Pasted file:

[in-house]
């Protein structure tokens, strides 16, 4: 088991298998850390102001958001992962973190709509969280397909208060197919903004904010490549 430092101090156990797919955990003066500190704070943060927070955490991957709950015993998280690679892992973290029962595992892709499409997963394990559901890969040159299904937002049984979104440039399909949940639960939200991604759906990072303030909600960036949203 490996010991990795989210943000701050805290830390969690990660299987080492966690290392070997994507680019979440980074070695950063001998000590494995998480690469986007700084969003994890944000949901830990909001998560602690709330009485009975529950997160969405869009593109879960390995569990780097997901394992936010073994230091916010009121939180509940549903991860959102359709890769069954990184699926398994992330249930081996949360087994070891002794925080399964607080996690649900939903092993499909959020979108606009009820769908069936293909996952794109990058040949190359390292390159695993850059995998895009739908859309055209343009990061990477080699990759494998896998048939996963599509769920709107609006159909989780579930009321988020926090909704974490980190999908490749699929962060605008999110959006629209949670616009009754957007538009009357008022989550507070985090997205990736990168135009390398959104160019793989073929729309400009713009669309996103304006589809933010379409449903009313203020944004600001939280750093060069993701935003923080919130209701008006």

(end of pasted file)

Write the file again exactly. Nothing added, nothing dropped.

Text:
[in-house]
């Protein structure tokens, strides 16, 4: 088991298998850390102001958001992962973190709509969280397909208060197919903004904010490549 430092101090156990797919955990003066500190704070943060927070955490991957709950015993998280690679892992973290029962595992892709499409997963394990559901890969040159299904937002049984979104440039399909949940639960939200991604759906990072303030909600960036949203 490996010991990795989210943000701050805290830390969690990660299987080492966690290392070997994507680019979440980074070695950063001998000590494995998480690469986007700084969003994890944000949901830990909001998560602690709330009485009975529950997160969405869009593109879960390995569990780097997901394992936010073994230091916010009121939180509940549903991860959102359709890769069954990184699926398994992330249930081996949360087994070891002794925080399964607080996690649900939903092993499909959020979108606009009820769908069936293909996952794109990058040949190359390292390159695993850059995998895009739908859309055209343009990061990477080699990759494998896998048939996963599509769920709107609006159909989780579930009321988020926090909704974490980190999908490749699929962060605008999110959006629209949670616009009754957007538009009357008022989550507070985090997205990736990168135009390398959104160019793989073929729309400009713009669309996103304006589809933010379409449903009313203020944004600001939280750093060069993701935003923080919130209701008006």